Background: Inflammation response and oxidative stress promote the occurrence and development of multiple-organ dysfunction syndrome (MODS).
Methods: Eighty MODS rats with third-degree burns were divided randomly into 4 groups: insulin, ethyl pyruvate (EP), insulin combined with EP, and control. Blood levels of glucose, alanine aminotransferase (ALT), creatine (CRE), creatine kinase (CK), tumor necrosis factor α (TNF-α), high-mobility group box 1 (HMGB-1), malondialdehyde (MDA), and total antioxidant capacity (TAC) before as well as 1, 3, 5, and 7 days after burns were measured.
Results: Blood levels of ALT, CRE, CK, TNF-α, HMGB-1, and MDA in INS, EP, and INS+EP groups at different time points were significantly lower, and TAC was significantly higher than that in the control group (C) (P<.01). These parameters in the INS+EP group were significantly lower, and TAC was significantly higher than that in INS and EP groups (P<.01). Blood levels of TNF-α, HMGB-1, and TAC in the INS group at different time points after burns were significantly lower, and MDA was significantly higher than that in the EP group (P<.01).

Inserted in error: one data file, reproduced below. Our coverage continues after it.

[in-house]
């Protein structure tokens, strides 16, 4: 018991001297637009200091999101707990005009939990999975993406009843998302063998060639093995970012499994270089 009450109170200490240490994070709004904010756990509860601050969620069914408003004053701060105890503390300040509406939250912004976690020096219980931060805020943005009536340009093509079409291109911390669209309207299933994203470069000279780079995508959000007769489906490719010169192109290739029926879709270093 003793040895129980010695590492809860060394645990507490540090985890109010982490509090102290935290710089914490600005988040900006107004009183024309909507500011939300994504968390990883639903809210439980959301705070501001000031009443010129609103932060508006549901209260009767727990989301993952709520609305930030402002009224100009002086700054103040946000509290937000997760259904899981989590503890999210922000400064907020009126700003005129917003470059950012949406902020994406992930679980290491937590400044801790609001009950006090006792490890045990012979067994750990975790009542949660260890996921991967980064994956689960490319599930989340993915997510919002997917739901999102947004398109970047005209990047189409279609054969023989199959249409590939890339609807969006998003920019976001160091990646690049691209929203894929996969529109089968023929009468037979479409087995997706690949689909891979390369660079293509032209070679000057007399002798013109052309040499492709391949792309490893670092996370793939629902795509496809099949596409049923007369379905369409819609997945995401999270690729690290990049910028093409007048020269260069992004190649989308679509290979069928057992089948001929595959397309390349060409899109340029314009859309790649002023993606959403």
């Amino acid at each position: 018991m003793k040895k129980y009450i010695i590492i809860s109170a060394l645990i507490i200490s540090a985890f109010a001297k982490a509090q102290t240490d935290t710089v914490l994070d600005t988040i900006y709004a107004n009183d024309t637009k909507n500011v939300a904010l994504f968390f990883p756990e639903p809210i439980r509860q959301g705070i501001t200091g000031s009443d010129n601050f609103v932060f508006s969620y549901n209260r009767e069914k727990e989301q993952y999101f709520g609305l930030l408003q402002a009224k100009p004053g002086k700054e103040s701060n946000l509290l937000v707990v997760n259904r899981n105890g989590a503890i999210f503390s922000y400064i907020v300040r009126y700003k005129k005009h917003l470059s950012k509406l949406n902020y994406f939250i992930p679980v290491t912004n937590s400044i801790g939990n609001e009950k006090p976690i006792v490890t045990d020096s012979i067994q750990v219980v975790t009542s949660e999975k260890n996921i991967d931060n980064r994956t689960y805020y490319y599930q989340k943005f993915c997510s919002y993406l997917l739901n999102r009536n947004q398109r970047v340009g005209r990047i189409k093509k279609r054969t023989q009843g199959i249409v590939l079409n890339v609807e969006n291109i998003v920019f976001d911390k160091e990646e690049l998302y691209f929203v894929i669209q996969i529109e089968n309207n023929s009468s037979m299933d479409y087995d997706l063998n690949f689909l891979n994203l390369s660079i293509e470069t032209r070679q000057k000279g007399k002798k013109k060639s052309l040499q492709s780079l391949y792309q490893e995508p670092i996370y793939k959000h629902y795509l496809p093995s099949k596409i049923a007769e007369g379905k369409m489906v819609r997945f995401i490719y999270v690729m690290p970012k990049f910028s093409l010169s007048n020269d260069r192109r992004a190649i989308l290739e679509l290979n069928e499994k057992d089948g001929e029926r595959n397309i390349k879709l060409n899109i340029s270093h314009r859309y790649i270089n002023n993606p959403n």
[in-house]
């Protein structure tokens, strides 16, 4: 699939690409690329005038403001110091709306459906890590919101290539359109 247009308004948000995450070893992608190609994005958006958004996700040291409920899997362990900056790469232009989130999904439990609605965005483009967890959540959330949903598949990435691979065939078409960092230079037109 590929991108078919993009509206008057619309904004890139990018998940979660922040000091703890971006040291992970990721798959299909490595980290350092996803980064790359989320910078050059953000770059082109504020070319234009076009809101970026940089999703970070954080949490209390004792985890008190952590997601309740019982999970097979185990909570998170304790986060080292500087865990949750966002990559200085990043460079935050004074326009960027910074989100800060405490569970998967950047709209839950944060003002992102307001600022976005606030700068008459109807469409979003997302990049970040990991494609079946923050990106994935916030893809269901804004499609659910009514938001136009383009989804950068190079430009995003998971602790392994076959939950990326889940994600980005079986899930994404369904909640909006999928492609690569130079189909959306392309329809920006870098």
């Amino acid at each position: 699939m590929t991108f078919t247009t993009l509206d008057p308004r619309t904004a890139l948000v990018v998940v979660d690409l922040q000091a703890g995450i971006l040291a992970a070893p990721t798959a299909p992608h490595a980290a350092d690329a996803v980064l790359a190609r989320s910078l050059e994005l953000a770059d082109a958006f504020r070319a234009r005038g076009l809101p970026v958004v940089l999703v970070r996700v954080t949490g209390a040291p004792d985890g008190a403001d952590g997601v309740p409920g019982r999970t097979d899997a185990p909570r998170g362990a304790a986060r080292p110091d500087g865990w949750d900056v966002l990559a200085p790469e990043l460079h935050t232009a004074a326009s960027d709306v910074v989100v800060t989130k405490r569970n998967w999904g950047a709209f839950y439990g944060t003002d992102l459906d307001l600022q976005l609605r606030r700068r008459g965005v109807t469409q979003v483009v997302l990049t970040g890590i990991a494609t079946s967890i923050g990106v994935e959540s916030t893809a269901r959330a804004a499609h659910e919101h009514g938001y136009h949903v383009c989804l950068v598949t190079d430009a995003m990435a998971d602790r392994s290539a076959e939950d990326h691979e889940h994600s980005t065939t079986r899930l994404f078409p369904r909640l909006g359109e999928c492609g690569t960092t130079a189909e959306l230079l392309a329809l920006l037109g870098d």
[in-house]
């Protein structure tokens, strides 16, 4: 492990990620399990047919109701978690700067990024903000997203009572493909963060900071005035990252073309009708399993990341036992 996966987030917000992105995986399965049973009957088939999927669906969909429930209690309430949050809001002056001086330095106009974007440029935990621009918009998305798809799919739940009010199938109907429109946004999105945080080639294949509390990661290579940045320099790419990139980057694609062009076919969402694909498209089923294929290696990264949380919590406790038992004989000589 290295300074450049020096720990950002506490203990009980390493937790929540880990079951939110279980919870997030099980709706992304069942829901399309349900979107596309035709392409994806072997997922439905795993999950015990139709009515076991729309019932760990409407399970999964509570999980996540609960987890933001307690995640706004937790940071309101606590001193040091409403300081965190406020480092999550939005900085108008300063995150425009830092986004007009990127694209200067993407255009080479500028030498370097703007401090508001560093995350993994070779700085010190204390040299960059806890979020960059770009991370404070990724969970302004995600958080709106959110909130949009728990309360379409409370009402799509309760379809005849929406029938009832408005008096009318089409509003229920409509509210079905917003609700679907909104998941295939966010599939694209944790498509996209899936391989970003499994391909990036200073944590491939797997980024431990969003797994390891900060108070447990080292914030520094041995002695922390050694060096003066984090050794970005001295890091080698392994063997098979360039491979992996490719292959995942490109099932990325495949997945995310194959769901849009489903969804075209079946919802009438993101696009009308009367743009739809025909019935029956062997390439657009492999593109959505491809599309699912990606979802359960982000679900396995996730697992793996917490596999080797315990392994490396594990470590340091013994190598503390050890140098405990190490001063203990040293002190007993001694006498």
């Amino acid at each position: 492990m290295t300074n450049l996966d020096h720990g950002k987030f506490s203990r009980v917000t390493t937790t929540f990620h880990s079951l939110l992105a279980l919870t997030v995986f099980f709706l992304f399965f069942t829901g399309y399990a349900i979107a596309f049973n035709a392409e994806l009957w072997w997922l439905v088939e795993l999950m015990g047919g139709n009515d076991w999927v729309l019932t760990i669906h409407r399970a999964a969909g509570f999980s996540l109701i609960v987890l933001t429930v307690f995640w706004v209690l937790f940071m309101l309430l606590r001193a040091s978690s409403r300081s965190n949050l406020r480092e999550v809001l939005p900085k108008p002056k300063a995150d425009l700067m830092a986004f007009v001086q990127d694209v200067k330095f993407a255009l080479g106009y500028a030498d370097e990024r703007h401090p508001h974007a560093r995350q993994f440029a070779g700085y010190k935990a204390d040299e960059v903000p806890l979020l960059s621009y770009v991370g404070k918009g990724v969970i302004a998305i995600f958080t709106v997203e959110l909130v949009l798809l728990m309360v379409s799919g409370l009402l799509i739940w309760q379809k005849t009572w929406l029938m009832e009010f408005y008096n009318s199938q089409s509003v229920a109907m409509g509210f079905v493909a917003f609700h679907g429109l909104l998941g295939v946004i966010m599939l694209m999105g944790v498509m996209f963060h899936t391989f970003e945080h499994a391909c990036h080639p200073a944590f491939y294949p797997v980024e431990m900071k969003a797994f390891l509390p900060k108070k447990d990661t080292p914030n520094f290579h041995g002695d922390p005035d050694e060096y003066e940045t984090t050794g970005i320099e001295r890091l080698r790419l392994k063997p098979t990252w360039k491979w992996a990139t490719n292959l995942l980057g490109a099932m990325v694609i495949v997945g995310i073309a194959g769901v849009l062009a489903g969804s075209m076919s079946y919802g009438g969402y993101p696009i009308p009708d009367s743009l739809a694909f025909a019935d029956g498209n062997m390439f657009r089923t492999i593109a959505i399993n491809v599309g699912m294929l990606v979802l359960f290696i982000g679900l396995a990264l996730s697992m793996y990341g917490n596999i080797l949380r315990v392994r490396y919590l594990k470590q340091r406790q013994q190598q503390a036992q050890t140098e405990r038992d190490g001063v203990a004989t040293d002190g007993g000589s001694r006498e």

Conclusions: Insulin combined with EP can effectively reduce the inflammatory response, oxidative stress, and main organ dysfunctions in MODS rats after severe burns. The therapeutic effect of insulin combined with EP is superior to single-agent treatment. The insulin anti-inflammatory effect is better than that of pyruvic acid ethyl ester, and the ethyl pyruvate antioxidation effect is better than that of insulin. The insulin can treat inflammation, whereas EP can reduce oxidative stress in MODS rats.
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